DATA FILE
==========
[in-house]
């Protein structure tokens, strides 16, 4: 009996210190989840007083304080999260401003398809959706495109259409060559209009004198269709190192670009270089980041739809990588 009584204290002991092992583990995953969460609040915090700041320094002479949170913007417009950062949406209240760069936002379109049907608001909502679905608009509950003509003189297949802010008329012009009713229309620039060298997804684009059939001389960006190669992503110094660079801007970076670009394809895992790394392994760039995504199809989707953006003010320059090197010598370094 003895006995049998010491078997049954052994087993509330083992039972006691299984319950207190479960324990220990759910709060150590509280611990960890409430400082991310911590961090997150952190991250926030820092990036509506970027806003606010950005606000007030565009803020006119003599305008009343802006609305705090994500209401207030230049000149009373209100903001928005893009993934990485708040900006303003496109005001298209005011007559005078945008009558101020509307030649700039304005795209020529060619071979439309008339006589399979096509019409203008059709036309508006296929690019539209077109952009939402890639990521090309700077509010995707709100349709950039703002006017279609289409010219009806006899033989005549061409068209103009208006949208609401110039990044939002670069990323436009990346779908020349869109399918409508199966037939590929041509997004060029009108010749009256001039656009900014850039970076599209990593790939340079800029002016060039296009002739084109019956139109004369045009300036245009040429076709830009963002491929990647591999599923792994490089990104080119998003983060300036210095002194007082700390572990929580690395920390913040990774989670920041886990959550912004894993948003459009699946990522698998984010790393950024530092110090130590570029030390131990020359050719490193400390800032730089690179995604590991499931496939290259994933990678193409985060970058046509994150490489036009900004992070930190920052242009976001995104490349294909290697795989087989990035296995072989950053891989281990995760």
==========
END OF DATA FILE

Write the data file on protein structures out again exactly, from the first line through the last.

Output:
[in-house]
């Protein structure tokens, strides 16, 4: 009996210190989840007083304080999260401003398809959706495109259409060559209009004198269709190192670009270089980041739809990588 009584204290002991092992583990995953969460609040915090700041320094002479949170913007417009950062949406209240760069936002379109049907608001909502679905608009509950003509003189297949802010008329012009009713229309620039060298997804684009059939001389960006190669992503110094660079801007970076670009394809895992790394392994760039995504199809989707953006003010320059090197010598370094 003895006995049998010491078997049954052994087993509330083992039972006691299984319950207190479960324990220990759910709060150590509280611990960890409430400082991310911590961090997150952190991250926030820092990036509506970027806003606010950005606000007030565009803020006119003599305008009343802006609305705090994500209401207030230049000149009373209100903001928005893009993934990485708040900006303003496109005001298209005011007559005078945008009558101020509307030649700039304005795209020529060619071979439309008339006589399979096509019409203008059709036309508006296929690019539209077109952009939402890639990521090309700077509010995707709100349709950039703002006017279609289409010219009806006899033989005549061409068209103009208006949208609401110039990044939002670069990323436009990346779908020349869109399918409508199966037939590929041509997004060029009108010749009256001039656009900014850039970076599209990593790939340079800029002016060039296009002739084109019956139109004369045009300036245009040429076709830009963002491929990647591999599923792994490089990104080119998003983060300036210095002194007082700390572990929580690395920390913040990774989670920041886990959550912004894993948003459009699946990522698998984010790393950024530092110090130590570029030390131990020359050719490193400390800032730089690179995604590991499931496939290259994933990678193409985060970058046509994150490489036009900004992070930190920052242009976001995104490349294909290697795989087989990035296995072989950053891989281990995760």